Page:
In a randomized trial of alcoholics completing residential detoxification, participants underwent either “standard case management” or “network support”—with the aim of the latter being to add at least one sober person to the social network of the detoxed drinker. Relapse rates in the network support condition were 27% lower than in the standard treatment condition, emphasizing the key role of peer support in enabling long-term recovery, and the core underlying principle of “social contagion.”Peer-to-peer connection has a powerful influence on outcomes and reduces relapse rates. Recovery is infectious.
So Does Harm Reduction
As addiction careers typically exceed a quarter of a century, a range of interventions will be required at different times. It is crucial to support and engage those with long-term alcohol and other drug problems until they are ready to make lasting changes. This includes offering harm reduction approaches.
Harm reduction is key to supporting people on recovery journeys and should be a fundamental offer in services.
Professionals Can Help
Health professionals can instill hope that recovery can occur and should be mindful that their relationship can be a critical “turning point” in the patient’s recovery journey, acting as a “bridge” to groups and individuals who successfully model recovery, and involving family members.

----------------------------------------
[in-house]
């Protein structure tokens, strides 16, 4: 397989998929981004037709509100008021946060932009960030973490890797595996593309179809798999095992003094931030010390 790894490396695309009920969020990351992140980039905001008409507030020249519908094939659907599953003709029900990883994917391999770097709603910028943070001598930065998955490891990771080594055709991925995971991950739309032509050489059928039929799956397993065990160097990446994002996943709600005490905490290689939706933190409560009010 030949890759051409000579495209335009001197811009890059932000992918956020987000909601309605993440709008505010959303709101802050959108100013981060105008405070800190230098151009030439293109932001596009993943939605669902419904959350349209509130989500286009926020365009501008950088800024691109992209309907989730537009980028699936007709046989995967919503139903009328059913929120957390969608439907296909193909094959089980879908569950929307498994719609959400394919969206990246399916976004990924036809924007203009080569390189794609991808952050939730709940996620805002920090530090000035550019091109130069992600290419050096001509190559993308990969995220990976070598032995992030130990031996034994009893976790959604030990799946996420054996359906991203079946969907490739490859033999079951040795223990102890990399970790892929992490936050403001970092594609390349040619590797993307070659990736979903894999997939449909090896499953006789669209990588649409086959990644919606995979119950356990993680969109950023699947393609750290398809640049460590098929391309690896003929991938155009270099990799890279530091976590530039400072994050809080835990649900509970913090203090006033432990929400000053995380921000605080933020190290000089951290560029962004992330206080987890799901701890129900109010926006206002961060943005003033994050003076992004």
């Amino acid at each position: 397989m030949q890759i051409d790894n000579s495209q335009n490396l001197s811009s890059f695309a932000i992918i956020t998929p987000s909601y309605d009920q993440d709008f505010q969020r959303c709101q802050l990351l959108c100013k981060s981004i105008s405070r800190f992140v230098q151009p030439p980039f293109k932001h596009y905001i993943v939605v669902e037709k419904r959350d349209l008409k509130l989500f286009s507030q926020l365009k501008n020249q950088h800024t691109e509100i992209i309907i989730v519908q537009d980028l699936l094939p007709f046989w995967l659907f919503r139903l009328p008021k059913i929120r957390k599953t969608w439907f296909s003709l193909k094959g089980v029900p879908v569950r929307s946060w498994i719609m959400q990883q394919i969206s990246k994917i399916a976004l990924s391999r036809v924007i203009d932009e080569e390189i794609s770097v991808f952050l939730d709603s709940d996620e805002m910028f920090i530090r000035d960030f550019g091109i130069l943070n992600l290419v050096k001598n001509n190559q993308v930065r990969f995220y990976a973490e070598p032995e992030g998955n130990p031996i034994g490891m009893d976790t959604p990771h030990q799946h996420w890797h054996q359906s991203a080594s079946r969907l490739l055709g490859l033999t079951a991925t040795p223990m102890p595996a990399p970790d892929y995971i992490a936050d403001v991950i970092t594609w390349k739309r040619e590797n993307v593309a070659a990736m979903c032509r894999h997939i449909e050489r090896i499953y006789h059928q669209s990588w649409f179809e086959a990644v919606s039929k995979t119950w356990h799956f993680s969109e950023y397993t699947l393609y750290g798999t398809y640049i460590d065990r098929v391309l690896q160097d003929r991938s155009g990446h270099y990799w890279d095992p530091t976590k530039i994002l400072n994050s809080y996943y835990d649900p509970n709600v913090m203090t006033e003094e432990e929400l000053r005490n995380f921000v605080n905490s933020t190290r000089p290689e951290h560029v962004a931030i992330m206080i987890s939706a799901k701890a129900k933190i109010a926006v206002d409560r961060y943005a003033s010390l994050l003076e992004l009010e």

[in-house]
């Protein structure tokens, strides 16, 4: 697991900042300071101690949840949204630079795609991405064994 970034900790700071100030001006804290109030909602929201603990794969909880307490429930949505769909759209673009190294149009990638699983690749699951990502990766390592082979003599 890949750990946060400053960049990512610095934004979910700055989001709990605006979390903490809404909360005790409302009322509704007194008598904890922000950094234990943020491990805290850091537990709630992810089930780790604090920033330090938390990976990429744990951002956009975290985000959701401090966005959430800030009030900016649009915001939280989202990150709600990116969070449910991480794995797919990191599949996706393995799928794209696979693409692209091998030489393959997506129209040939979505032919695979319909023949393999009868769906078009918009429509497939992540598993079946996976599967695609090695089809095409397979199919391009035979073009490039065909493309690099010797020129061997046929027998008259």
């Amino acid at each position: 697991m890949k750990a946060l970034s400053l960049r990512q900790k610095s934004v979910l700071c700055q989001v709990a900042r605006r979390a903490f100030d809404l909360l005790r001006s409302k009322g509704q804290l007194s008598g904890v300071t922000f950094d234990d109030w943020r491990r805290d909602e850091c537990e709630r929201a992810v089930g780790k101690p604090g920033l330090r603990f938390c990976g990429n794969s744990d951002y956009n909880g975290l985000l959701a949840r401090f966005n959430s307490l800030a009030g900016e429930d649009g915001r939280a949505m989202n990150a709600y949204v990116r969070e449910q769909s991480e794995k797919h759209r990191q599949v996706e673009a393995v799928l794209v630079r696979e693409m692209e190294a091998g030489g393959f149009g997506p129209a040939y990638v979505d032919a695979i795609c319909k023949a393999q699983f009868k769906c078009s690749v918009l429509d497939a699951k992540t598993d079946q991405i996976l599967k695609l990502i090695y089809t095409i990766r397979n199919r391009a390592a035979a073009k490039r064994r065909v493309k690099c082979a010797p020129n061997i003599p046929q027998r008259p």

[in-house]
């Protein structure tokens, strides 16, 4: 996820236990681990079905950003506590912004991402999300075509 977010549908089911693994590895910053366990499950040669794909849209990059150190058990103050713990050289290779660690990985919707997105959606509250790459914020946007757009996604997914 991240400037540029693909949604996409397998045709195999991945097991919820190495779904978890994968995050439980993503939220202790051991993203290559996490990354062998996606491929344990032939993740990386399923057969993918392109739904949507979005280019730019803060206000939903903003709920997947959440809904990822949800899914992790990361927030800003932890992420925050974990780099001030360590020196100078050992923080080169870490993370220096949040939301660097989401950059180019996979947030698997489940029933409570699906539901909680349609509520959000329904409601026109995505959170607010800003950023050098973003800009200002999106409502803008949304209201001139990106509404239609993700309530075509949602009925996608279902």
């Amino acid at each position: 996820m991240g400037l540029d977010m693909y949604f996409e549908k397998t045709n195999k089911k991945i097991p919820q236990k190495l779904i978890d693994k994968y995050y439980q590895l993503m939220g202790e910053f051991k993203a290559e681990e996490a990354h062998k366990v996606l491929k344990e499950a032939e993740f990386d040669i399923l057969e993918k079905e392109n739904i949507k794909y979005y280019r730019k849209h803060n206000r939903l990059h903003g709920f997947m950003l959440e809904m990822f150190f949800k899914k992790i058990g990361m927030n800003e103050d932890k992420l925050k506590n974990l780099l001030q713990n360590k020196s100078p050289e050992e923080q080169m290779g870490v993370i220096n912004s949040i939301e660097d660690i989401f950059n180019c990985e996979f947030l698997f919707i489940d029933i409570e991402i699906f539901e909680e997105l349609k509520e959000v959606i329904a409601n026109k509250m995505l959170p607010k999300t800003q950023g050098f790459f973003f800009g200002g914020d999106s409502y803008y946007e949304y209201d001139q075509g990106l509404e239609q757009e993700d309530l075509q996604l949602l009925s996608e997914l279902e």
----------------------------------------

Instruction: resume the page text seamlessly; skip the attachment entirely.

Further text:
Professionals can support individuals to change direction and to connect them to mutual aid and other community recovery resources (e.g., lived experience recovery organizations [LEROs]).
Recovery Rights Are Civil Rights
We have learnt in recent years that recovery does not happen in isolation and that recovery can have the strength of a social movement akin to the civil rights movement.
Still happening, though my observation is that it is still at the “storming” phase with too many factions and frictions, albeit achieving progress overall.
Within the mental health field, adoption of a recovery model can bring about significant benefits for individuals and families, can inspire hope in communities and is a cost-effective approach to delivering interventions.”
Although addiction is a chronic relapsing disorder, most people recover, with flow-on benefits to both individuals and communities. Within the mental health field, adoption of a recovery model can bring about significant benefits for individuals and families, can inspire hope in communities and is a cost-effective approach to delivering interventions. This approach readily lends itself to the treatment of addiction
This Recovery Review post is by David McCartney, who is an addiction medicine specialist and clinical lead at LEAP, a quasi-residential therapeutic community addiction treatment program in Scotland. He trained as a family medicine practitioner and spent much of his career in practice in inner-city Glasgow. Having retrained in addictions, he now works exclusively in the field and until recently was an advisor to the Scottish government on drugs policy. He is a member of the Royal College of General Practitioners. His opinions expressed here don’t necessarily represent the views of his employer. Find more of his writing, as well as a thought-provoking range of articles, insights and expert opinions on treatment and addiction, at RecoveryReview.com.blog.
Top photo: Taylor Wright; bottom photo Priscilla Du Preez